As the coronavirus pandemic ravages communities across the country, particular communities are being attacked by an equally pernicious force. Its manifestations include the protesters in Michigan who recently stormed the state capital donning swastikas, nooses, and Confederate flags as they demanded an end to lockdowns. Or the parallel protest in Illinois where a woman held a sign displaying a German phrase famously emblazoned on Nazi concentration camps. And for many months, Asian Americans continue to be the victims of increased harassment and hate crimes in cities around the country. As medical leaders race to halt the spread of the pandemic, it is clear that we are not only battling a viral assailant. We are witnessing the lethal effects of a political establishment that permits and even perpetuates violence, as well as small but mighty groups of upstanders calling for change. For this dimension of the crisis, cultivating a culture of upstanding is the antidote we most dearly need, and it starts in the classroom.
The instances named above surface the depth of hatred, rage, and violence that is all around us. Even as some recent incidents leave us with confounding questions about the perpetrators’ underlying beliefs or motivations, this dark brew of unchecked hatred, ignorance, and indifference continue to be a significant threat to members of marginalized communities everywhere.
As we watch in terror as COVID-19 decimates huge swaths of our communities and we marshal our resources to confront it, we must respond to the parallel array of profound social injustices with the same level of urgency. It is time to confront the ways in which racist and antisemitic rhetoric have permeated entire social realms, and informed policies that envelop communities in unending violence. Where is our collective sense of urgency to confront the persistent anti-blackness of key governmental leaders, the anti-Asian rhetoric and xenophobia that flows freely from the lips of our dignitaries, and the profound antisemitic undertones of so much populist mobilization and conspiracy theorizing?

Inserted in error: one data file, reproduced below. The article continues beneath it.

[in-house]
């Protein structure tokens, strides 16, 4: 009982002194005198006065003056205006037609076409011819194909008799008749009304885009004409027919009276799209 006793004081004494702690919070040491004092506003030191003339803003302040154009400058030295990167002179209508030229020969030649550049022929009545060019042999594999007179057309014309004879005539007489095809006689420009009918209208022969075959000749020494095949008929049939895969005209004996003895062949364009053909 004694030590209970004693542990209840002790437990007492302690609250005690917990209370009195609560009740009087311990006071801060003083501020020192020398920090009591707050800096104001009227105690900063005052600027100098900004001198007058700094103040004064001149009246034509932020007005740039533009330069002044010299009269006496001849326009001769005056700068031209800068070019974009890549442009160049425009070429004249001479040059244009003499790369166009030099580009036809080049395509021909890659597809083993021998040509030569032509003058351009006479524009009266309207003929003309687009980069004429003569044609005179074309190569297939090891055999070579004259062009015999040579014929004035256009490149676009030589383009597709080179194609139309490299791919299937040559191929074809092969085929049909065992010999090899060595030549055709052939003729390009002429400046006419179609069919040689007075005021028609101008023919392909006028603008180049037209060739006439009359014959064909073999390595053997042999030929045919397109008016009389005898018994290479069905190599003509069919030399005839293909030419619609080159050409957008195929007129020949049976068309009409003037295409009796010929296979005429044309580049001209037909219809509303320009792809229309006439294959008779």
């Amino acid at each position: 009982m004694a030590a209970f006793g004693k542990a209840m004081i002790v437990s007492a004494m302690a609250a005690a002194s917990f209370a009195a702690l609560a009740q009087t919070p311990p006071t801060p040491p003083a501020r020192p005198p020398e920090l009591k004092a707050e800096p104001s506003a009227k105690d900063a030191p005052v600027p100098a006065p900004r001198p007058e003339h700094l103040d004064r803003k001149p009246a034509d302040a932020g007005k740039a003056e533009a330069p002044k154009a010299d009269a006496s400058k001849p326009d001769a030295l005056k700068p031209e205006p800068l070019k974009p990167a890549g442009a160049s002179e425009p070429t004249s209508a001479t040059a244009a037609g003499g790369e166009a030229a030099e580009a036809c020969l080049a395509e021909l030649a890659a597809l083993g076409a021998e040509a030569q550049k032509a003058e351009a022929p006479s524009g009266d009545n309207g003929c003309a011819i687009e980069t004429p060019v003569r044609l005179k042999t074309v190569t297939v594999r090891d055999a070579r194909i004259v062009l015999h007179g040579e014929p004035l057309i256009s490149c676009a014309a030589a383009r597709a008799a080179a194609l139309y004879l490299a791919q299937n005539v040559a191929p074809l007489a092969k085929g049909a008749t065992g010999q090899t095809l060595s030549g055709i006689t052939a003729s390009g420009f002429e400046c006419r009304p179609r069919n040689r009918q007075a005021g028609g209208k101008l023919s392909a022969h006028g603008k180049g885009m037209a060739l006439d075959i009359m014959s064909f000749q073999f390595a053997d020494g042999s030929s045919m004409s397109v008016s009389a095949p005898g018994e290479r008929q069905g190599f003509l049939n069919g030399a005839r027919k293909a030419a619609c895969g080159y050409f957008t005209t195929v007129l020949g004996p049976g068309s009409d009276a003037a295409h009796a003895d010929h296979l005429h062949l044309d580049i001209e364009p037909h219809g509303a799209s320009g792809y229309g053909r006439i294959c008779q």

Though we need to demand that our governmental leaders stand against racism, antisemitism, and xenophobia, times like these also reveal the continuing need for us to build our own inner resources. From Reconstruction and Chinese Exclusion to the Holocaust and the Civil Rights Movement, profound gaps in historical literacy are evident in popular discourse around race and ethnicity. And though parts of these histories are often taught in schools, they are seldom taught thoroughly and with an approach that engages the individual learner in self-reflection and cultivates a sense of civic duty. In engaging critically with these histories, we find an unparalleled opportunity to deepen our inner resources in the form of emotional intelligence, historical literacy, and the courage required to embrace civic engagement when the going gets tough.
Amid the darkness that surrounds us, we find powerful examples of who we can be in these times. We might look to the Armenian American community’s $1.5 million campaign to curb food insecurity prompted by COVID-19—an act of gratitude and remembrance of the American relief effort that saved their community from total decimation during the Armenian Genocide. We might also think of Asian American multimedia artist Monyee Chau who has responded to the uptick in anti-Asian violence and visual propaganda with community-affirming “resiliency posters” around Seattle.
At Facing History, we believe that social-emotional learning that connects study of history to personal identity is the key to cultivating a generation of thoughtful civic actors or upstanders. These are people with the tools to dislodge entrenched beliefs, resist ethical inertia, and stand up with courage and creativity over the course of their lives.
Perhaps more than even a miracle drug, upstanders are the antidote we dearly need in these times. But we must commit to building more upstanders in our homes and virtual classrooms now. Join us in this work at FacingHistory.org.
Facing History and Ourselves invites you to use our wealth of industry-leading teaching resources including our reading, “Who We Are, or Could Be, in Times of Crisis.”